Monstera Philodendron and Orange Abutilon spending the summer on my canopied deck.
You’ve got overwintered geraniums and houseplants that have been cooped up indoors for months. You’ve noticed they’ve started packing their bags and are impatiently awaiting their summer vacation. They’re ready to burst through the screen door and start soaking up that gentle spring rain. When is the ETD? The answer is: they can go outside anytime now. As long as we are getting 15-20 degree weather, or hotter, geraniums and most tough leaved house plants can go outside.
Warning: Make the new light exposure as gradual as possible
The key thing is to make sure that you find a shady, sheltered spot to put plants in at first, for at least a week, (or more) to get used to the new amount of light. The difference between light indoors and light out-of-doors is vast, and not something that we humans notice, because our eyes and brains compensate for the difference: the iris, the entrance into the human eye, contracts and dilate rapidly between changes from indoors to out.
Everything you always wanted to know about footcandles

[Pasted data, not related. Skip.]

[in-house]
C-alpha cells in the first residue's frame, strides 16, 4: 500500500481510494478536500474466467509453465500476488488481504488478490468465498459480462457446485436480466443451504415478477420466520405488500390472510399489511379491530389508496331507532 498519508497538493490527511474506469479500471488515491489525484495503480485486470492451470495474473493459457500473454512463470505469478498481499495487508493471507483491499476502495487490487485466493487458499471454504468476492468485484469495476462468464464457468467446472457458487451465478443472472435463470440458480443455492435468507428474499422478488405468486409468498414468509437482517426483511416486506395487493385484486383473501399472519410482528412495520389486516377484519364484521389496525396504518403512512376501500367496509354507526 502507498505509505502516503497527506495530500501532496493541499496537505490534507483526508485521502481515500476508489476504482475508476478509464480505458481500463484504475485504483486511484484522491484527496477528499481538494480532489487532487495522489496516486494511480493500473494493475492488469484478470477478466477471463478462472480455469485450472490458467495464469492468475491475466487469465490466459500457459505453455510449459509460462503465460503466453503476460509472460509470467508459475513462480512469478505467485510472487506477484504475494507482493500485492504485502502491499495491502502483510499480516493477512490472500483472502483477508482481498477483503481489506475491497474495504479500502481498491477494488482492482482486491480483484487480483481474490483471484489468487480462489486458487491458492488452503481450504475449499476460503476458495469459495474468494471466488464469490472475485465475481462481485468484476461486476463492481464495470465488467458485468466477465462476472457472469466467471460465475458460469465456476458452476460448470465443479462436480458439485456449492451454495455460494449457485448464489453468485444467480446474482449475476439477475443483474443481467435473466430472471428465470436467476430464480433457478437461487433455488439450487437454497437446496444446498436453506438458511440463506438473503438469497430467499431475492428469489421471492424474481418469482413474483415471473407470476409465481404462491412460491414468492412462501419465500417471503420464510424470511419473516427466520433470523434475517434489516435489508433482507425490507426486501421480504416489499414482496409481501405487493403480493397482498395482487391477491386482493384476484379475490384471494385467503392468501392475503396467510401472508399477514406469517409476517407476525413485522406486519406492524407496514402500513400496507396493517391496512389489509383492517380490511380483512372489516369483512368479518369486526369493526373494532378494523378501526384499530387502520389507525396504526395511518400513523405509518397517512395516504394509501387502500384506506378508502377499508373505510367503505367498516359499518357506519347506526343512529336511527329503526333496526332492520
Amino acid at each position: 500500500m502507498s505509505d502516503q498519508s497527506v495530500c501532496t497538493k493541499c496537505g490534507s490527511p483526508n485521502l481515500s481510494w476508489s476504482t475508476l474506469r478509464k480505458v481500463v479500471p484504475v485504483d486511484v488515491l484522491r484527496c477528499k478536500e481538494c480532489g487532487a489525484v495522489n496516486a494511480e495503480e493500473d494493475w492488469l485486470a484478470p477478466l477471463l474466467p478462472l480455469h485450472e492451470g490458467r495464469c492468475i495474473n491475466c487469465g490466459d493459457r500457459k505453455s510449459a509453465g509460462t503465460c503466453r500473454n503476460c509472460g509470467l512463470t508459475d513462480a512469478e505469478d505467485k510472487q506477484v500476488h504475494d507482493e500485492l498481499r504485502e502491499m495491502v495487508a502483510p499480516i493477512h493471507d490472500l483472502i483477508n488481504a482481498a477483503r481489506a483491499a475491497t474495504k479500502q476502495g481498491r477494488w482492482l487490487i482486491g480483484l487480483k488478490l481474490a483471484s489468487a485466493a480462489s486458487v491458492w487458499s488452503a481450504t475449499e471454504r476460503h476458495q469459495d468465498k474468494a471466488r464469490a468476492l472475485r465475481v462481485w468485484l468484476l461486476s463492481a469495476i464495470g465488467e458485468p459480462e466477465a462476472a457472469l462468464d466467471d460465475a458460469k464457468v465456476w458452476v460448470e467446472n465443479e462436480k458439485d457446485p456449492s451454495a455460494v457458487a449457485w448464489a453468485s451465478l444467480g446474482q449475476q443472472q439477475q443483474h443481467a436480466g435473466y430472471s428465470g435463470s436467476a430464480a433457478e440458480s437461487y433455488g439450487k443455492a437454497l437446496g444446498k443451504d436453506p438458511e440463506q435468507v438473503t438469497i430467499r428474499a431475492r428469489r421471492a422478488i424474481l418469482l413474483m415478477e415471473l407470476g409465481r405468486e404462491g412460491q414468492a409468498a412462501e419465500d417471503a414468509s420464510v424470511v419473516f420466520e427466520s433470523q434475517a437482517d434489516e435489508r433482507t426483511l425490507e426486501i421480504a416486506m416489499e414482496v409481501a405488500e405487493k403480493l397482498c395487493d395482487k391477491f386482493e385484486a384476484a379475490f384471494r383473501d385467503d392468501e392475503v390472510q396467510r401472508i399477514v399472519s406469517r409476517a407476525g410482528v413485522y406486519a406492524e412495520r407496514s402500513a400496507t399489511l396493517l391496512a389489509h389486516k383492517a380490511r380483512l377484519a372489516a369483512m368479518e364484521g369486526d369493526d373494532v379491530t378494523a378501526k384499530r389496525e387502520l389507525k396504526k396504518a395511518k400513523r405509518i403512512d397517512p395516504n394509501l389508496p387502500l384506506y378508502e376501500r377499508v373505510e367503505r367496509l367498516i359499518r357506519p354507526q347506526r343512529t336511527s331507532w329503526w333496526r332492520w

A footcandle is a measurement of light level. It’s the light intensity made by one candle at a distance of one foot. Compare the light levels of these situations:
Typical cloudy day: 3,200 footcandles
A sunny day: 13,600 footcandles
Indoor light for reading: Between 75 and 150 footcandles
A plant that has been in your living room, even one that has been near a window is going to go into shock when it goes from 150 footcandles to 13,600. The tissues that formed in a lower light situation can’t take it and will burn badly, just like we do. Once a leaf scorches, it’s done for. I was a little too eager last year and put my geraniums out in full sun without a shade period. A few of them scorched badly and looked pretty sad for more than a couple of weeks. They recovered and grew new leaves, but it’s a setback you don’t want. You want your plants to be strengthening their leaves, not having to grow completely new ones.
Here’s my problem: I don’t have much shade around the house — not until the trees leaf out. Then I’ve got more shade that I know what to do with, but until then, it’s bright and sunny everywhere. So this year I’m going to try a new technique. I’m going to wrap my plants in sheets to shield them from the sun for their transition period. After a few days of this, I’ll unveil them.
Beware cold overnight temperatures
While we are definitely having warm days, nightime temps can get pretty low, and if we get a sudden freak frost, with temperatures below zero you will need to bring the fellas back inside for the night. By the way, if you have plants like basil or impatiens, and any other warmth loving specimens, don’t bring them out till the 3rd week of May, the traditional planting weekend. Certainly any tomato seedlings should stay warm for as long as possible, even into the first week of June, if May remains cool.